And it helps to have a cut off point of just how much effort you are willing to put in towards helping someone. Like the airline warnings that in case of oxygen emergency, put your oxygen mask on yourself first, before helping others get theirs on. Elsewise you're at risk of passing out before you've had the chance to help anyone else....and there's no guarantee anyone else will help You. So, when you're helping someone else, you've got to take care of yourself too! Elsewise you're at risk of burning yourself out. Plus, you'll be modeling how to take care of oneself.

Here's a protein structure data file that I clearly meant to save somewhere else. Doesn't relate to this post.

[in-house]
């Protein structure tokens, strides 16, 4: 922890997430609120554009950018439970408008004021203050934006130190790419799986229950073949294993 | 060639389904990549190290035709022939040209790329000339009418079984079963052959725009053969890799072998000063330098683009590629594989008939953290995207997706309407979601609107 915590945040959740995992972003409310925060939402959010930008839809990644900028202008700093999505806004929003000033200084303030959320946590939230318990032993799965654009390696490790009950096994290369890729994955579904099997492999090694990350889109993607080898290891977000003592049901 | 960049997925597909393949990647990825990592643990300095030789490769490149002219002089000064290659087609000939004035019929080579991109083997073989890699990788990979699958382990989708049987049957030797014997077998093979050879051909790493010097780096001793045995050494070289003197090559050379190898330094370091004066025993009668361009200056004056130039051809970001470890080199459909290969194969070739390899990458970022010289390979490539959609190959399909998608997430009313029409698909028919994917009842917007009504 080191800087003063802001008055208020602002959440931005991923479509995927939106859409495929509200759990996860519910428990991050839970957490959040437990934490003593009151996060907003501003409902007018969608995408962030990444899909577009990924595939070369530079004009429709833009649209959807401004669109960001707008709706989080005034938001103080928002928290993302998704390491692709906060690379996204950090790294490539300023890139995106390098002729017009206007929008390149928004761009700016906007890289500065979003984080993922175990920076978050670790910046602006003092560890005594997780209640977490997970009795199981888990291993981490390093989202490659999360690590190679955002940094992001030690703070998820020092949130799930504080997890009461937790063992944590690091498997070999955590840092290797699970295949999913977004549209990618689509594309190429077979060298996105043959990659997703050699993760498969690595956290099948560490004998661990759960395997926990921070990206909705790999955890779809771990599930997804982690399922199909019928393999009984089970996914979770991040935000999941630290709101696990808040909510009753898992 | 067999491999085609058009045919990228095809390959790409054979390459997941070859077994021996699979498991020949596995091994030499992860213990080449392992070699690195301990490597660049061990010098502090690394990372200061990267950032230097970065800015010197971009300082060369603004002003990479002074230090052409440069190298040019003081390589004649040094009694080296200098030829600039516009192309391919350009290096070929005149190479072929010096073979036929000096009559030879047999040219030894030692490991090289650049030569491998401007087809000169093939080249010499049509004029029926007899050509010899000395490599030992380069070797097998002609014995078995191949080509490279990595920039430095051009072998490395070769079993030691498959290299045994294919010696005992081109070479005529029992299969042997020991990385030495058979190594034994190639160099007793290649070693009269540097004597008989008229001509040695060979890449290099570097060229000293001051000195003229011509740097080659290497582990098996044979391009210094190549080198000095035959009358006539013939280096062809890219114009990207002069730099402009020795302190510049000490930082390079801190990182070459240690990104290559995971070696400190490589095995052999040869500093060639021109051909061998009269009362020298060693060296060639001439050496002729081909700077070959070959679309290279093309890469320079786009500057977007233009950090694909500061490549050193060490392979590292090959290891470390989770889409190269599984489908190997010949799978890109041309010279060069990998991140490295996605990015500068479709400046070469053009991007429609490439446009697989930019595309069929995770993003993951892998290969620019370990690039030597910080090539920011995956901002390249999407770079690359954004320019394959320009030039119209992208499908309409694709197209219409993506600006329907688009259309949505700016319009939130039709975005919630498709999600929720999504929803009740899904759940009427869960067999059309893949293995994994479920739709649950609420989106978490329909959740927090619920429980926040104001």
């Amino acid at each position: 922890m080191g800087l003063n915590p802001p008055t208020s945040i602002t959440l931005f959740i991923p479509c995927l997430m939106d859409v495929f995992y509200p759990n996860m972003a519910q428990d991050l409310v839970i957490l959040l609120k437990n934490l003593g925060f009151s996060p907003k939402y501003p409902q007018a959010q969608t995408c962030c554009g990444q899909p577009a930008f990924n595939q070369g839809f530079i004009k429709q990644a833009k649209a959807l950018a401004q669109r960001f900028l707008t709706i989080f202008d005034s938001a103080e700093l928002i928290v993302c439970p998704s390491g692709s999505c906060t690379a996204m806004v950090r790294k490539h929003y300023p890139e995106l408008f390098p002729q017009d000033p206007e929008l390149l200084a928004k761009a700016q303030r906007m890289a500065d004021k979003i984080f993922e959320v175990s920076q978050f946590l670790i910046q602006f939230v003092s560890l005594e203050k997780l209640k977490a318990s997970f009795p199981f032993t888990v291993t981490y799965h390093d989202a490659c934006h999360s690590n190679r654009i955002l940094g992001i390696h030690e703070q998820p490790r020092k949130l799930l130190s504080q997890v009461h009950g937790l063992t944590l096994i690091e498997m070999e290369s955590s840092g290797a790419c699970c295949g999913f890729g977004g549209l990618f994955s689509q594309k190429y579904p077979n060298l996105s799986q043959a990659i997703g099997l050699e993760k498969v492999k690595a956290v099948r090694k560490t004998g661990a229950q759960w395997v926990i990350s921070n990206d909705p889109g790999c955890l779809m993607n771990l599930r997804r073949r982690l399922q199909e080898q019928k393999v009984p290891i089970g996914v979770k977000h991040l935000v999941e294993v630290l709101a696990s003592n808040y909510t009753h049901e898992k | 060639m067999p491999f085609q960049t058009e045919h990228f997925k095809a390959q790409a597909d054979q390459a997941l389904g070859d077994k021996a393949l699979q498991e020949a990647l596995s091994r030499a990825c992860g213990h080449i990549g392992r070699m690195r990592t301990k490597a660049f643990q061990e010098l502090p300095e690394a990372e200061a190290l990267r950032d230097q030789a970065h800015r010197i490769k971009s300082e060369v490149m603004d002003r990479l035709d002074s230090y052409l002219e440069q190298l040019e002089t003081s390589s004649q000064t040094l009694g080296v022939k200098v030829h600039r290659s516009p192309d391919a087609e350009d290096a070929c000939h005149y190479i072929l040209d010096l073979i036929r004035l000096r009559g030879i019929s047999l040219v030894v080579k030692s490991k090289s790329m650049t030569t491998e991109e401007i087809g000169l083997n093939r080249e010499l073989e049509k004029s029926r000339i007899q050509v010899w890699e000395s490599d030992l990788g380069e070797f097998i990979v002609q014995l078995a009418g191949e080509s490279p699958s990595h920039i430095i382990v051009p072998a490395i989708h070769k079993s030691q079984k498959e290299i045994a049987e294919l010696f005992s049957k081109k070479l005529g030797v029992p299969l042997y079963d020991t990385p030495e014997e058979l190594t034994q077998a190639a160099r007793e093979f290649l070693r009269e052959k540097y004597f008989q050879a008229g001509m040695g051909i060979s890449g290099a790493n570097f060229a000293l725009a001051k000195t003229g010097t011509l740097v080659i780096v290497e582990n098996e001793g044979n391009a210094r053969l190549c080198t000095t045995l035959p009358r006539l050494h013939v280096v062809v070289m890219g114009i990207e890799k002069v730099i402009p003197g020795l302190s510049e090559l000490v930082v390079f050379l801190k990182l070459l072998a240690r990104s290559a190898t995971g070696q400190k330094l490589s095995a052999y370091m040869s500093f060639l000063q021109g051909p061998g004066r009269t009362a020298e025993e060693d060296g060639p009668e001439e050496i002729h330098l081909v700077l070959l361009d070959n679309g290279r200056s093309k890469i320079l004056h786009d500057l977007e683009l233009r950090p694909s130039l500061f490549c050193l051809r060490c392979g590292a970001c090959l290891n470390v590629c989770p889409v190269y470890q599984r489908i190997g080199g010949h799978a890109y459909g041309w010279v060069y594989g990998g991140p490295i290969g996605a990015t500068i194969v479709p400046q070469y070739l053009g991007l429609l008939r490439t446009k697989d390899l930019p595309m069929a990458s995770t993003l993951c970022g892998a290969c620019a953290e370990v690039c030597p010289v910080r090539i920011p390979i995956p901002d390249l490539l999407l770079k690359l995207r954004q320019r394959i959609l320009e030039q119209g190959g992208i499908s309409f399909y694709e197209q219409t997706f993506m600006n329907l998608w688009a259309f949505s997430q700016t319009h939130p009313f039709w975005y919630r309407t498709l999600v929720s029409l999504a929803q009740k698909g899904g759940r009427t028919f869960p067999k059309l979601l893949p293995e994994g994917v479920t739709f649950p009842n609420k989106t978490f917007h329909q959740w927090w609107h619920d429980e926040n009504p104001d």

Inevitably, you will run into people who just don't seem to want to help themselves. The ones who drag down everyone else around them into deep dark pits of emptiness. The ones who, no matter how tiny of a step, won't take it. Perhaps they've gone too deep into despair. Then you can choose to put in more caregiving effort....such as seeing to the grocery shopping, or making them a few meals, or picking up their room for a bit, little improvements to help them feel so not overwhelmed. Or just contact them, leave them notes or messages, letting them know that they aren't alone in this world and that there are people who care. Maybe find a way to even briefly intice their curiosity. Is there an activity/hobby/show they've enjoyed in the past? Talk about it, and encourage them to talk about it too. Sometimes it helps to say something innaccurate about it, which might prompt them to correct you. That little correction might be a huge step for them...it signals regaining of interest, and regaining an impulse to change the external world.